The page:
Ways to connect with others dealing with similar issues: Through a variety of programs, the Jed Foundation works to promote emotional health and prevent suicide among college students. The website includes facts empowering young people to protect their emotional health, support their friends, and become advocates so every American has access to mental health help. ULifeline, found on the website, is an anonymous, confidential resource center where you can be comfortable searching for the information you need regarding emotional health. The site also has information on how you can help a friend who you think may be struggling. You can enter your college name and find out what resources are available on your campus. The Jed Foundation also has a student advisory council that helps guide its efforts. Through Half of Us, mtvU and the Jed Foundation aim to initiate a public dialogue to raise awareness about the prevalence of mental health issues and connect students to the appropriate resources. Based on what you are feeling (angry, sad, weird) or what issue you are dealing with (self-image, digital drama, LGTBQ, self-harm, other), you can find facts and recommendations to help you on the website. Strength of Us is an online community developed by young adults and the National Alliance on Mental Illness (NAMI). It’s designed to inspire young adults impacted by mental health issues to think positive, stay strong, and achieve their goals through peer support and resource sharing. Through this site, you can join a variety of online support groups: depression, relationships, vent this, #thinking positive, and many others. Seven Cups of Tea is a marketplace for emotional support. People go to the website [[add: or smart phone app]]when they need somebody to talk to or to vent. You can touch base as much as you like. For users, the site is anonymous, convenient, free, and on-demand. You can select or get matched up with trained active listeners who, according to the site, are kind, compassionate, and nonjudgmental. Each listener has a short profile, a listing of what languages they speak, and a list of issues or mental health categories in which they are comfortable conversing. In the same way you might rate vendors on eBay or restaurants on Yelp, users rate the listeners. You can look at reviews and ratings for listeners before you select whom you want to talk to. You also have the option of connecting with a therapist for fee-based online therapy or free online counseling. The site uses bridging technology that lets you connect one-on-one with a listener while remaining anonymous. Also available on the site is a series of self-help guides: “Anxiety Guide,” “Eating Disorder Guide,” “Surviving Breakups Guide,” and many more. The goal of OK2TALK is to create a community for teens and young adults struggling with mental health problems and to encourage them to talk about what they’re experiencing by sharing their personal stories of recovery, tragedy, struggle, or hope. Anyone can add their voice by sharing creative content, such as poetry, inspirational quotes, photos, videos, song lyrics, and messages of support, in a safe, moderated space. The website has information in English and Spanish. ReachOut is managed by the Inspire Foundation and provides youth with a nonthreatening first step to explore how they can help themselves through a tough time via:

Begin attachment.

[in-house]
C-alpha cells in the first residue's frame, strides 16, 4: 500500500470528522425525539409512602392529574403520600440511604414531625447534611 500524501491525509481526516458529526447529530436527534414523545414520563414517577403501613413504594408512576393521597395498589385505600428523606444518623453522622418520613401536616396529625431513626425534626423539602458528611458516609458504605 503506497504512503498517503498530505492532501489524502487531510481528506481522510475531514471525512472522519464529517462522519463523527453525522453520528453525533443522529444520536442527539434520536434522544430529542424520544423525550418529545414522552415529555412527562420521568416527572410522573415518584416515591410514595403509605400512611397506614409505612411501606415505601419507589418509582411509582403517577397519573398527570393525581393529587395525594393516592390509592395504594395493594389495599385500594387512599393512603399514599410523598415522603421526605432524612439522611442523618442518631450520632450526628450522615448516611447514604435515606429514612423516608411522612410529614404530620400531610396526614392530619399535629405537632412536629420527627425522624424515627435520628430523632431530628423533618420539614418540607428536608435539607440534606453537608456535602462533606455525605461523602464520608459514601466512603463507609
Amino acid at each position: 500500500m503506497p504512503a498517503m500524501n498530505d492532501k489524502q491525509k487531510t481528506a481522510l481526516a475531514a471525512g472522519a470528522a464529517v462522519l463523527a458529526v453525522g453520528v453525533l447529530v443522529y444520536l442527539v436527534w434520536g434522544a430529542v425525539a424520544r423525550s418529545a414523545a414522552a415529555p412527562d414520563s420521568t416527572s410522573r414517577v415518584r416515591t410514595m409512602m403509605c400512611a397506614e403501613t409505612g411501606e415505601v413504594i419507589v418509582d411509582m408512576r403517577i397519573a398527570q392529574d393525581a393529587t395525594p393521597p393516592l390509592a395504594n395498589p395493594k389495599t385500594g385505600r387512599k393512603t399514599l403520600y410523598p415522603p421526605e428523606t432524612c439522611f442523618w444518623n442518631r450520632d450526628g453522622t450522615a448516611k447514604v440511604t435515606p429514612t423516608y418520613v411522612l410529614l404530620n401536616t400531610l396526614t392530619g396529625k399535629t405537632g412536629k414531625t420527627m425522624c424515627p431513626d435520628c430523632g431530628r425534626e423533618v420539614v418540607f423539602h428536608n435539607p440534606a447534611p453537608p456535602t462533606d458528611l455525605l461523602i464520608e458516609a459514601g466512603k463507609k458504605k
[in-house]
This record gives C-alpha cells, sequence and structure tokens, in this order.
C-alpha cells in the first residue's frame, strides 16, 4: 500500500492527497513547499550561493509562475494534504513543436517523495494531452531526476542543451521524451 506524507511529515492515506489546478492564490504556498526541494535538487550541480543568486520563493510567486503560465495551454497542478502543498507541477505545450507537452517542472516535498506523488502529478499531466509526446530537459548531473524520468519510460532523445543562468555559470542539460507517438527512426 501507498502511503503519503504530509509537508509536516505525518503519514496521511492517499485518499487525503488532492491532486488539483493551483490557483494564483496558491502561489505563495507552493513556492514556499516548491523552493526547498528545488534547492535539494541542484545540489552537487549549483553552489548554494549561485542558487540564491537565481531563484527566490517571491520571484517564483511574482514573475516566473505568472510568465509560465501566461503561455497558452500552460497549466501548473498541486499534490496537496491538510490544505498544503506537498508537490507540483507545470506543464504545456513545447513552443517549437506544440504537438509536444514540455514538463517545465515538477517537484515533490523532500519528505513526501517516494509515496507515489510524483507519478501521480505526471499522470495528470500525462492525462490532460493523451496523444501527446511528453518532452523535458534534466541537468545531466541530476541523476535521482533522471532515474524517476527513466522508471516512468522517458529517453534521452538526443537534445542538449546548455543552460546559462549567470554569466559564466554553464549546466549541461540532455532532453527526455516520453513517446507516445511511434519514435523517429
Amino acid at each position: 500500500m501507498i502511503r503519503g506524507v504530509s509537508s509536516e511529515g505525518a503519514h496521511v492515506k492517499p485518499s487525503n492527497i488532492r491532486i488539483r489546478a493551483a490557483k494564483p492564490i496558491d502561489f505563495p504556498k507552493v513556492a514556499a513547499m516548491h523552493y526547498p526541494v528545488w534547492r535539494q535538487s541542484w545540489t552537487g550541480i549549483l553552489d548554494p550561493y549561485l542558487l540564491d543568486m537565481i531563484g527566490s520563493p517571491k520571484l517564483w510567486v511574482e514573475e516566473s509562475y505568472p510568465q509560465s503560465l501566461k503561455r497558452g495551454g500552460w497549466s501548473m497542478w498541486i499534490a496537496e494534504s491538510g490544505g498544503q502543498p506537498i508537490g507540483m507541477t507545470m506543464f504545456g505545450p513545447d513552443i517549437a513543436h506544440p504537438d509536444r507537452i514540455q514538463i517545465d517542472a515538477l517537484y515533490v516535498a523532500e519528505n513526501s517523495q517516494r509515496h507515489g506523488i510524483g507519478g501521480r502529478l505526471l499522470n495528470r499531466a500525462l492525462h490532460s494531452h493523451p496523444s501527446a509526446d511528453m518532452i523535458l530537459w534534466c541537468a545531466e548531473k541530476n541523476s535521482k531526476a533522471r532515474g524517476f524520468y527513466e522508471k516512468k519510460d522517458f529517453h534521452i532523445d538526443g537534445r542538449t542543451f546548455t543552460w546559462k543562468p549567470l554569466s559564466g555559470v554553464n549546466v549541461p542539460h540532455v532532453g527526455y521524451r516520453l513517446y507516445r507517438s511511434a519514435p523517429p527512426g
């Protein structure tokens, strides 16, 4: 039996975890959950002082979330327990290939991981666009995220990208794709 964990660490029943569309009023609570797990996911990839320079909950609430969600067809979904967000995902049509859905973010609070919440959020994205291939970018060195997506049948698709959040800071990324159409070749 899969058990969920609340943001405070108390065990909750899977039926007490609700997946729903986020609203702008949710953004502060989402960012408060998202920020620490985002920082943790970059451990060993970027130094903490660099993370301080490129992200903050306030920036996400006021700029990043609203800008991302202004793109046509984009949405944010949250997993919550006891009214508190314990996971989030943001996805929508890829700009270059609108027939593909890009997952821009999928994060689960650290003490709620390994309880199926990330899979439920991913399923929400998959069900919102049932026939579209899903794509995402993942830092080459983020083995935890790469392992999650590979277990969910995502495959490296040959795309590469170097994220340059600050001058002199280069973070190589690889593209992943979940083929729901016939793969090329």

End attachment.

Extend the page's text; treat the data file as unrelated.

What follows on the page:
• Expert knowledge based on research and youth-generated content, stories, and other information reviewed by mental health experts.